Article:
parents and teachers respect each others knowledge about childrens needs and work
together to maximize their potential is a necessary foundation for shared governance
and accountability.

As consumers and citizens, people demand information about social issues
which have widespread public import, and the public expects to be accepted as
judge and jury in these matters which effect them (Bemays, 1961; Reich, 1988).
One problem in applying this principle to education is that most citizens no longer
see educational matters as affecting them directly (Sarason, 1995; Wadsworth,
1997a) and even those citizens that once could identify with school goals now feel
that schools have lost personal meaning for them (Mathews, 1996).
Public schools were founded with the belief that schooling should do more
than merely teach people to read, write, and cipher. Publicly-supported and
universally-available education was meant to prepare people to become responsible
citizens, help people become economically sufficient, and ensure a basic level of
quality among schools (Center on National Education Policy, 1996). Increasingly
in the past decades, public education has become the center of criticism from
Americans who are frustrated by conditions in education that mirror societal
problems: Americans see schools as the mirror image of a moral decay that has
infected society at large (Wadsworth, 1997a, p. 44).

A great many people do not believe the public schools are reaching their
originally-intended goals. In addition, loss of faith comes from people who dont
believe that the public schools are their agents, who dont believe that the public
schools are responsive to their concerns (Mathews, 1997, p. 741). Public
educational institutions face a loss of legitimacy when those who created them
the publicno longer believe the institutions are their agents, acting on their
One reason that the public is losing their bond with schools is that, because
policy-makers, community, and educators have unique experiences with policy and
schools, each group has difficulty in communicating with one another. When
policy-makers suggest changes, such as those dictated by standards, the public
feels that these leadership groups are out of touch with the thinking of average
When faced with change that affects their lives, citizens ask questions and
look to find information in order to form or solidify opinions and confirm their
values (Bemays, 1961). If the information is not forthcoming or satisfactory, then
inquirers form opinions based on misinformation (Bradley, 1996c). Many very
vocal community members say they are well-informed. Clearly communities are
already awash in information and opinions about schools and about their quality
and effectiveness, but much of it is mistaken or misunderstood (Henry, 1996, p.

88). And many who identify themselves as conservatives are quite hostile to the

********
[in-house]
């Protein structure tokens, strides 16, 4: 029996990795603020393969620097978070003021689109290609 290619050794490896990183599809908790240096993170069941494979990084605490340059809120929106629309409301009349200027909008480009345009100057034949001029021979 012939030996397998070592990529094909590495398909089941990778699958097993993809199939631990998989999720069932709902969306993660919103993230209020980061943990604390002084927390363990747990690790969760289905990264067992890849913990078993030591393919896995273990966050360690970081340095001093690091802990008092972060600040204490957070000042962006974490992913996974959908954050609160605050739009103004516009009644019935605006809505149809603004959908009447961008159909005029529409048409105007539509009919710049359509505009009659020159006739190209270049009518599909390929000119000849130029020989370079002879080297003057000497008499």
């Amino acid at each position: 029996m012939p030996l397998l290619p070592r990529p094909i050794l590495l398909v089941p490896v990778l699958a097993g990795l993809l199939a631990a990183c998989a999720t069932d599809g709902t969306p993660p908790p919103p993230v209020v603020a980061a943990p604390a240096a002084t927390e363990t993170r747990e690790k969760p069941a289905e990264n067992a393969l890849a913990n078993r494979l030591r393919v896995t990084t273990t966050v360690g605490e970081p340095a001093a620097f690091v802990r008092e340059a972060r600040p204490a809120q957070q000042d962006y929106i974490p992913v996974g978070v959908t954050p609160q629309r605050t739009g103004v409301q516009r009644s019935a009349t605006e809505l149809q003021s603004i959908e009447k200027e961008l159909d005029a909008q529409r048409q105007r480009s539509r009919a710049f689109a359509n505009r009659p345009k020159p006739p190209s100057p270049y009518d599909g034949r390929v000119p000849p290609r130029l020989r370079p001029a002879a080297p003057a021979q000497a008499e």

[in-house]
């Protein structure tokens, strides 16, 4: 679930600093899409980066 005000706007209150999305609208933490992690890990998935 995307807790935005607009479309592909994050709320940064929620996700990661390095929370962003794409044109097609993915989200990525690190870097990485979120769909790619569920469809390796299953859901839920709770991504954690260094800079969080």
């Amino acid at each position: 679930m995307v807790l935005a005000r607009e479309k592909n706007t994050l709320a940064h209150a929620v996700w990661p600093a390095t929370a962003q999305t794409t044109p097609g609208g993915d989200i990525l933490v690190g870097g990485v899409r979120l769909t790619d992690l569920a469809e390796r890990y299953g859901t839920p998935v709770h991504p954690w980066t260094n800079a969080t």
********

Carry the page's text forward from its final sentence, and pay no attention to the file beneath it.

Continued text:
reforms, though most of what they know about [educational reform] derives more
from distorted propaganda than from careful investigation and thoughtful
reflection (Cohen, 1995, p.754). If miseducative experiences form the base of
knowledge from which the public interprets information, makes decisions, and
takes action, then it is important that policy makers and educators understand
public values and beliefs so that they can reeducate and involve the public in ways
that will further educational reform.
Public Opinion-The Great fThpredictor
In an effort to give the public what it wants in the educational arena, surveys of
public opinion have examined the status of public opinion and support. These surveys
have provided similar results which indicate, overall, respondents discontent over
declining test scores and desire that students master basic skills.
Nationwide polls indicate that the public favors higher standards for education
(Elam, & Rose, 1995). Various reports indicating public opinion about education have
shown strong public support for holding students accountable for doing their best
(Johnson & Immerwahr, 1994), raising academic standards (Elam & Gallup, 1989;
Sanders, 1995), and creating a national curriculum (Elam, Rose, & Gallup, 1994).
According to a 1994 study, 61% of the respondents felt that academic standards for
students are too low, students are not expected to learn enough, or students do not

put in enough effort (Elam et al., 1994; Johnson & Immerwahr, 1994). In 1995, about
84% of the nations public favored students to meet higher standards to graduate and
87% favored the setting higher standards in order to move from grade to grade (Elam
& Rose, 1995). In the same year in another poll, similar results indicated Coloradans
not only favored standards but a majority believed setting statewide educational
standards was one of the best ways to increase quality of education in the state
(Sanders, 1995).
Business leaders and scientists agree that American students need more
complex and advanced knowledge in math and science earlier in the schools (as is
taught in other countries). According to a 1994 study, employers, parents, and
educators agree that public schools are out of touch and out of datethat basic
reading, writing, and arithmetic are essential but no longer sufficient to prepare
students for work and citizenship in a changing world (Agenda 21, August 1994).
The Business Coalition for Education Reform (BCER) includes in its mission,
raising academic standards for all students; ensuring standards reflect the academic
and workplace skills needed for sustaining a growing economy and helping the
public understand the critical need for best-in-the-world academic standards and
necessary changes needed for school systems to deliver them (BCER Summary,
1996). The public agrees. According to a Gallup public opinion poll, a full 88% of
those surveyed felt that America's strength in the future is more dependent on